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First Hall of Fame class announced

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Tipton County has a rich sports history. 

Major League baseball players, big-time college football players and a even a guy who played with Babe Ruth and won a World Series with the New York Yankees hail from here. 

Back in May, Richard Vandergrift, who is the athletic director for the Covington Parks and Recreation Department and also served as The Leader's sports editor for many years, sat down with some others in the community and decided something needed to be done to honor these people. 

The result of that is the Tipton County Sports Hall of Fame, which today announces its inaugural six-person class. 

“What a great way to recognize folks,” said Vandergrift, who serves on the selection committee with Amy Payne and John Edwards. “Everybody ought to do something similar to this.”

Fourteen people were nominated this year. To be considered, nominees must be at least 40 years old at the time of induction and be inactive in their athletic category for at least three years. 

Members of the committee cannot nominate people, so the community was asked to come up with names. 

“We were really pleased with the nominations that we got,” Vandergrift said. “I've been around for a while and I learned some things I didn't know.”

The six will be recognized at a ceremony at the meeting of the Covington Board of Mayor and Aldermen on Dec. 10. A plaque will be placed in their honor at the Covington Municipal Center on Main Street. 

“We had a great response for this first class,” Payne said. “There are a lot of people who are deserving of this award and we feel like we’ve only scratched the surface with this first class.”

The six inductees are Tucker Ashford, Joseph Earl Billings, Bob Davie, Harvey Hendrick, Johnnie Jones and Adrian Nathaniel.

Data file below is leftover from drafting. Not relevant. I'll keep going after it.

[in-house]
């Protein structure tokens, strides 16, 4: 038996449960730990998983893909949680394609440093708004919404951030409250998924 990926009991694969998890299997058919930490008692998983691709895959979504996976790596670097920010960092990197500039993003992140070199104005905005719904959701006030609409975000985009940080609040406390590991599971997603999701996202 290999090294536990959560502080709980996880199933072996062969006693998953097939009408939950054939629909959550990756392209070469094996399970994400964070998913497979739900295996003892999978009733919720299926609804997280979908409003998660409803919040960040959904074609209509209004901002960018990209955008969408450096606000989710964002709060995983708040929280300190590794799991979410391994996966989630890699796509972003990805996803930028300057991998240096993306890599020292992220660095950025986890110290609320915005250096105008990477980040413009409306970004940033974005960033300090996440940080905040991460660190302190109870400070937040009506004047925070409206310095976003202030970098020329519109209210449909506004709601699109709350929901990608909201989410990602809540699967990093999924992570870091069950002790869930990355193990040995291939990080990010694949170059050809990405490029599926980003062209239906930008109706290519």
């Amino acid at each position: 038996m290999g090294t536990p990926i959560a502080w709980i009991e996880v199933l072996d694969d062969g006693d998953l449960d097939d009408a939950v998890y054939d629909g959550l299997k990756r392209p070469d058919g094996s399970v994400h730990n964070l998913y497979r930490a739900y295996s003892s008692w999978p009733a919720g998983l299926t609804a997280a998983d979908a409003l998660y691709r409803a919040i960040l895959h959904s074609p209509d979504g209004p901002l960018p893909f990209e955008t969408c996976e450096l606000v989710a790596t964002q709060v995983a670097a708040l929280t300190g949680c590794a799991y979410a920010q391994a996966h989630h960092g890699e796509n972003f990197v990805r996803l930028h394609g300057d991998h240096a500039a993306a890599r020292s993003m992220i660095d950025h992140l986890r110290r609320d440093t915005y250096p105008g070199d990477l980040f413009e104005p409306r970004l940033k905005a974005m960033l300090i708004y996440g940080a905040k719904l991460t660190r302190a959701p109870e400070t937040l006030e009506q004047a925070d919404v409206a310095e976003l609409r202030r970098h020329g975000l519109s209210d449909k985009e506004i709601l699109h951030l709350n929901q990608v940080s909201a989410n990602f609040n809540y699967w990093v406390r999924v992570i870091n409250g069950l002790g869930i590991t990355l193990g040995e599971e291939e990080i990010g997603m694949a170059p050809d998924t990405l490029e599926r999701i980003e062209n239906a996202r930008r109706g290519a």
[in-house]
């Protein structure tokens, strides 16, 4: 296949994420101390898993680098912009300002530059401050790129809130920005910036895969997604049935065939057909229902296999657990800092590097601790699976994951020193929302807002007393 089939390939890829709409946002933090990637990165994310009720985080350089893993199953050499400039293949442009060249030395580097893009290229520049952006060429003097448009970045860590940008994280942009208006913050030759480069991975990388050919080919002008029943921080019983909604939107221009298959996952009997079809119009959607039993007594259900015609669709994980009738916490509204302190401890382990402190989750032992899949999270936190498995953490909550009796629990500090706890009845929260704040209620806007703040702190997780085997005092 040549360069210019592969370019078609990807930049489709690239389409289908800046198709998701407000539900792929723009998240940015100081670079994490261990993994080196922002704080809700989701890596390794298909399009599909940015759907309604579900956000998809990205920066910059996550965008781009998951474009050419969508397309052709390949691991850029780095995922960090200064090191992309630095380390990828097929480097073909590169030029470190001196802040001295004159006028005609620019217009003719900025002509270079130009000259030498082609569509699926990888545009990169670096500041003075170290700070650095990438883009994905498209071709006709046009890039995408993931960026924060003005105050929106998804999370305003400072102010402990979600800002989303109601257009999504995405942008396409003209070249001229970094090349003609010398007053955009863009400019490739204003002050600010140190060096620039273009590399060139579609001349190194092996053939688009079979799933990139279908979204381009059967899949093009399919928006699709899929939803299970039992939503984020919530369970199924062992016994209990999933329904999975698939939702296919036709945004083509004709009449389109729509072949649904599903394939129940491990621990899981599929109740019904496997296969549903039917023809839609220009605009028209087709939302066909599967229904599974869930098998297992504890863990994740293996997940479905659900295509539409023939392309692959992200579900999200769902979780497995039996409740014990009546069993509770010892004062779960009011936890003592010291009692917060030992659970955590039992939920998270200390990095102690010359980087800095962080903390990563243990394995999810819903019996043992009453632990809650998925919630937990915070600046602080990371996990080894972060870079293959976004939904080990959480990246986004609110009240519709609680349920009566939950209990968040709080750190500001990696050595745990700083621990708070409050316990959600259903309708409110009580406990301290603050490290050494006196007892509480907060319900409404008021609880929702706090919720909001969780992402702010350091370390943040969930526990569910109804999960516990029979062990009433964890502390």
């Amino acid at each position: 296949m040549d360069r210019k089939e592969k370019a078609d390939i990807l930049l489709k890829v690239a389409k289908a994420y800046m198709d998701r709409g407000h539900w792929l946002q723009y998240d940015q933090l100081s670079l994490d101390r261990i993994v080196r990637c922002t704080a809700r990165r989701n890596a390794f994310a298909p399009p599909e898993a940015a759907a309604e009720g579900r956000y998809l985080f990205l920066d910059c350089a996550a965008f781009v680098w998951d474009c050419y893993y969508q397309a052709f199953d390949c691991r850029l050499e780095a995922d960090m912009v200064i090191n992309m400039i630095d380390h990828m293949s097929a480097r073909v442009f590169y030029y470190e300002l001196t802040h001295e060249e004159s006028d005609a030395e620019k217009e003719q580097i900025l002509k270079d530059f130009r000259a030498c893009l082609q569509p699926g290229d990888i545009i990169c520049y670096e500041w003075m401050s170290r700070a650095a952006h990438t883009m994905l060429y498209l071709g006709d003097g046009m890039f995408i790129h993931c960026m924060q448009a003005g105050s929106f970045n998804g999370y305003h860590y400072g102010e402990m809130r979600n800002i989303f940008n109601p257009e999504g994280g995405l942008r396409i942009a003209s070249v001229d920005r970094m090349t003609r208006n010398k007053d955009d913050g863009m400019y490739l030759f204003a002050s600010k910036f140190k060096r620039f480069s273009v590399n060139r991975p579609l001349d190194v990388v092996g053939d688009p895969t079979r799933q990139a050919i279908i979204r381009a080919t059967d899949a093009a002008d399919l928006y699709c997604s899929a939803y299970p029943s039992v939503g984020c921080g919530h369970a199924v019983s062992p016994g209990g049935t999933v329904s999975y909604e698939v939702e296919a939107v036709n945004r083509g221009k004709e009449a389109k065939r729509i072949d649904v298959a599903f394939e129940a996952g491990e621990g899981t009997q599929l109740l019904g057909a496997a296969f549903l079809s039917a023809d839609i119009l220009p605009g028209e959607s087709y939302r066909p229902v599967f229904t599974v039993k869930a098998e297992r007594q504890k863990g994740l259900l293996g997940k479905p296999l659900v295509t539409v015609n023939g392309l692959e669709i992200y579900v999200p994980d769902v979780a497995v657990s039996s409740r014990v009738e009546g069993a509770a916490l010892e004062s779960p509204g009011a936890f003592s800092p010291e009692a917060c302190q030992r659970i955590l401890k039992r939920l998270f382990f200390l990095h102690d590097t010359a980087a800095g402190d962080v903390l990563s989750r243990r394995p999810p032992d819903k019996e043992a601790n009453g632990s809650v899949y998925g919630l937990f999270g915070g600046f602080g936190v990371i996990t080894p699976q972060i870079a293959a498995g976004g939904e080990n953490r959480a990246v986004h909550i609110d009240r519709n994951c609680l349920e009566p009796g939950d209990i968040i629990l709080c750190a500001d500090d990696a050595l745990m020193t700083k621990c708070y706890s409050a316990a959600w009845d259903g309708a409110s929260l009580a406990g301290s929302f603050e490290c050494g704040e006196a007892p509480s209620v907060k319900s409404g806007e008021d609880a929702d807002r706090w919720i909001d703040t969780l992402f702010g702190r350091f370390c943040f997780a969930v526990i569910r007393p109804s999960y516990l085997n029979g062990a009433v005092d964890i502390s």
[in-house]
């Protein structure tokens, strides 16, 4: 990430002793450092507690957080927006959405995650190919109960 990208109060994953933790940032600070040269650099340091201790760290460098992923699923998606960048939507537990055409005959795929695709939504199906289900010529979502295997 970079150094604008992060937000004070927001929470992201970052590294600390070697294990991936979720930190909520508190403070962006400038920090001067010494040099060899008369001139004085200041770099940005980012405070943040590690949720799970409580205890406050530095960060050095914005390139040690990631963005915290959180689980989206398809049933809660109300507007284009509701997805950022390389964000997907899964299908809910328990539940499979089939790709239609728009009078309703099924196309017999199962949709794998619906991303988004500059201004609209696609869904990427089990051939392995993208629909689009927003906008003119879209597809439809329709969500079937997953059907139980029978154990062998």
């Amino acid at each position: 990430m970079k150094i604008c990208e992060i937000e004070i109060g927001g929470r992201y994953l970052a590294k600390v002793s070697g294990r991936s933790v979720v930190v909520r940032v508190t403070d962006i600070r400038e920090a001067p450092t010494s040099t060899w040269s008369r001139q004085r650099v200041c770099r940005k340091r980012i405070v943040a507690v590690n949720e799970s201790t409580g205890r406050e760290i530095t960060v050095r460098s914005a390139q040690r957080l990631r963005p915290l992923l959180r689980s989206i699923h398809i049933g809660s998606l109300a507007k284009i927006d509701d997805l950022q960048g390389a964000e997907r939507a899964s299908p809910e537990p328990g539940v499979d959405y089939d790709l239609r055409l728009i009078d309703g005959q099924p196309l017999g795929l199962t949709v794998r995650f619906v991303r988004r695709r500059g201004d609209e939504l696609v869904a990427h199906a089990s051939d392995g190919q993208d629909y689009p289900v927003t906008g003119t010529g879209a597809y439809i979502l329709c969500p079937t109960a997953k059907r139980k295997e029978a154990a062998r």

Nominations are accepted through Sept. 1 of each year.

“These are people who provided some great memories,” Vandergrift said. “They really deserve this recognition.”

Here's a look at each member of the first Tipton County Sports Hall of Fame:

• Thomas Steven “Tucker” Ashford  had an outstanding career in baseball. A multi-sport standout at Covington High School, Ashford was named to the Tennessee All-State Football team in 1972 as a quarterback. He would sign the next spring to continue playing that sport at the University of Mississippi. 

Later that same year, he was named the U. S. Amateur Baseball Player of the year.

In 1974, he signed to play professional baseball with the San Diego Padres as their number one draft pick. During his professional career, he played for the San Diego Padres (1976-1978), Texas Rangers (1980), New York Yankees (1981), New York Mets (1983) and Kansas City Royals (1984).

In the 1982 baseball season, Ashford was named the Most Valuable Player in the International League.

Upon retirement as a player, Ashford stepped into the coaching ranks. He was named the South Atlantic League Manager of the Year in 1986; the Casey Stengel Award as the New York Mets Minor League Manager of the Year in 1987, and to the Columbus Clipper Baseball Hall of Fame in 1998.

• Joseph Earl Billings of Atoka was a 1952 graduate of Munford High School and took his talent as an offensive and defensive tackle to Memphis State University. 

He played the positions of offensive and defensive tackle in college. Back in those days, a player only came out once in a quarter or he had to sit out the remainder of the period, thus players played both offense and defense.

In 1955, Billings was named to the All-American first team and was drafted by the Chicago Bears of the National Football League. He still has a letter from George Halas, the late owner of the Bears.

He was named co-captain of the Tigers his senior year. Instead of playing pro ball, however, Billings entered the U. S. Army. There he played Armed Forces football and served as an assistant coach.

Upon leaving the military, Billings entered the teaching profession. He was a coach at Munford and then at Millington.

He also served the Town of Atoka as an alderman for 40 years and was vice-mayor of the community for several of those years.